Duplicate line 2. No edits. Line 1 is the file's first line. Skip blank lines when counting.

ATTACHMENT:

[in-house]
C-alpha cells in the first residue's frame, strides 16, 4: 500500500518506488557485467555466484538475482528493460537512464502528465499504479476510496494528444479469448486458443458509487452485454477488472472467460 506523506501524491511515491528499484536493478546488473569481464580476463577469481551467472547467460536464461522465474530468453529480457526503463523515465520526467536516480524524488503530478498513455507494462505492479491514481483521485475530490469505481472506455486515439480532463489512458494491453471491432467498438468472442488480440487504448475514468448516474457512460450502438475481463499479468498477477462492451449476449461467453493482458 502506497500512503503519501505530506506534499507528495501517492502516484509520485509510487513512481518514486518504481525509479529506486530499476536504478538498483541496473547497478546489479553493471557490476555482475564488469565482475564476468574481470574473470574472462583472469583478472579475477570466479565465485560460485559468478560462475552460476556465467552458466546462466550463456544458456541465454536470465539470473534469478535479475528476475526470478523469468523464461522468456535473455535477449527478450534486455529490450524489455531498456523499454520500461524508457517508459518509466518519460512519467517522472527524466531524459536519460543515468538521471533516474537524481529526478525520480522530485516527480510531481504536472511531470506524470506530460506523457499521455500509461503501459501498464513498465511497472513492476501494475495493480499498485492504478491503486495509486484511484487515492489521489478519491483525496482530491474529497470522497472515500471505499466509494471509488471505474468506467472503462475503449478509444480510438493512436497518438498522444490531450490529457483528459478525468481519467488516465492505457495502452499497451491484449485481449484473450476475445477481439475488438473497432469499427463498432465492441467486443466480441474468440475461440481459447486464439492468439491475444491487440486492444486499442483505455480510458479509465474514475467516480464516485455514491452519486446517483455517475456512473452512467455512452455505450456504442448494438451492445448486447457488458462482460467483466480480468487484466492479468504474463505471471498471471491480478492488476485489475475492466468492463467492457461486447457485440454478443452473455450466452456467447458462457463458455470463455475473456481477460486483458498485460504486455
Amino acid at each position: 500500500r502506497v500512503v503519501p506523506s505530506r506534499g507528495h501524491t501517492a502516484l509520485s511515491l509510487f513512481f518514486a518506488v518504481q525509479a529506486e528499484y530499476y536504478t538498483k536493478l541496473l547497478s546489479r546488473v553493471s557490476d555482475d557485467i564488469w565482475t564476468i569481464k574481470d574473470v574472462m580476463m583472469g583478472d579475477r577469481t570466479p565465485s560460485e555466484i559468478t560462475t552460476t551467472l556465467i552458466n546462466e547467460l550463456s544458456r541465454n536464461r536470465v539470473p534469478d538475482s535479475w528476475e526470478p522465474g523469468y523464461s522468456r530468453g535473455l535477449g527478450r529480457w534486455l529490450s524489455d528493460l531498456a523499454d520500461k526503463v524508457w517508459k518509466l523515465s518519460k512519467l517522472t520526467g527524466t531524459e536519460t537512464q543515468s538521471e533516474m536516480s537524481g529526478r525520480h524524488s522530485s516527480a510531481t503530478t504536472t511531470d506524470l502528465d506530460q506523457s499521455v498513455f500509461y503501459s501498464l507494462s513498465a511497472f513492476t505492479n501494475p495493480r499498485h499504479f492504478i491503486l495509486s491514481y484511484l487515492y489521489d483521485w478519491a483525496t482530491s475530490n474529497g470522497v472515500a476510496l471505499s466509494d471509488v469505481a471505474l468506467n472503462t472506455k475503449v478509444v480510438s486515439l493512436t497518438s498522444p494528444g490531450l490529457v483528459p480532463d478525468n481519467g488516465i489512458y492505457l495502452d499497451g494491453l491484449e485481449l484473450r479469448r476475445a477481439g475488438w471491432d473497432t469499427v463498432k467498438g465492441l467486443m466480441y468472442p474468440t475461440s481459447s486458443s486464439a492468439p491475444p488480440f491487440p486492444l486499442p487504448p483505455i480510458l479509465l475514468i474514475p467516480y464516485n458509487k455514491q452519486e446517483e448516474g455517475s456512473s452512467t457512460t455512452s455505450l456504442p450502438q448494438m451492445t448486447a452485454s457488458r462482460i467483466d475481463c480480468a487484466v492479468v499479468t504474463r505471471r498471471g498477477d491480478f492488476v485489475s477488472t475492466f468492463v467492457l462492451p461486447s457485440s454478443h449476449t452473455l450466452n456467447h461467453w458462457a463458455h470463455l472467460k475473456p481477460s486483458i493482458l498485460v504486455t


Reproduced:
C-alpha cells in the first residue's frame, strides 16, 4: 500500500518506488557485467555466484538475482528493460537512464502528465499504479476510496494528444479469448486458443458509487452485454477488472472467460 506523506501524491511515491528499484536493478546488473569481464580476463577469481551467472547467460536464461522465474530468453529480457526503463523515465520526467536516480524524488503530478498513455507494462505492479491514481483521485475530490469505481472506455486515439480532463489512458494491453471491432467498438468472442488480440487504448475514468448516474457512460450502438475481463499479468498477477462492451449476449461467453493482458 502506497500512503503519501505530506506534499507528495501517492502516484509520485509510487513512481518514486518504481525509479529506486530499476536504478538498483541496473547497478546489479553493471557490476555482475564488469565482475564476468574481470574473470574472462583472469583478472579475477570466479565465485560460485559468478560462475552460476556465467552458466546462466550463456544458456541465454536470465539470473534469478535479475528476475526470478523469468523464461522468456535473455535477449527478450534486455529490450524489455531498456523499454520500461524508457517508459518509466518519460512519467517522472527524466531524459536519460543515468538521471533516474537524481529526478525520480522530485516527480510531481504536472511531470506524470506530460506523457499521455500509461503501459501498464513498465511497472513492476501494475495493480499498485492504478491503486495509486484511484487515492489521489478519491483525496482530491474529497470522497472515500471505499466509494471509488471505474468506467472503462475503449478509444480510438493512436497518438498522444490531450490529457483528459478525468481519467488516465492505457495502452499497451491484449485481449484473450476475445477481439475488438473497432469499427463498432465492441467486443466480441474468440475461440481459447486464439492468439491475444491487440486492444486499442483505455480510458479509465474514475467516480464516485455514491452519486446517483455517475456512473452512467455512452455505450456504442448494438451492445448486447457488458462482460467483466480480468487484466492479468504474463505471471498471471491480478492488476485489475475492466468492463467492457461486447457485440454478443452473455450466452456467447458462457463458455470463455475473456481477460486483458498485460504486455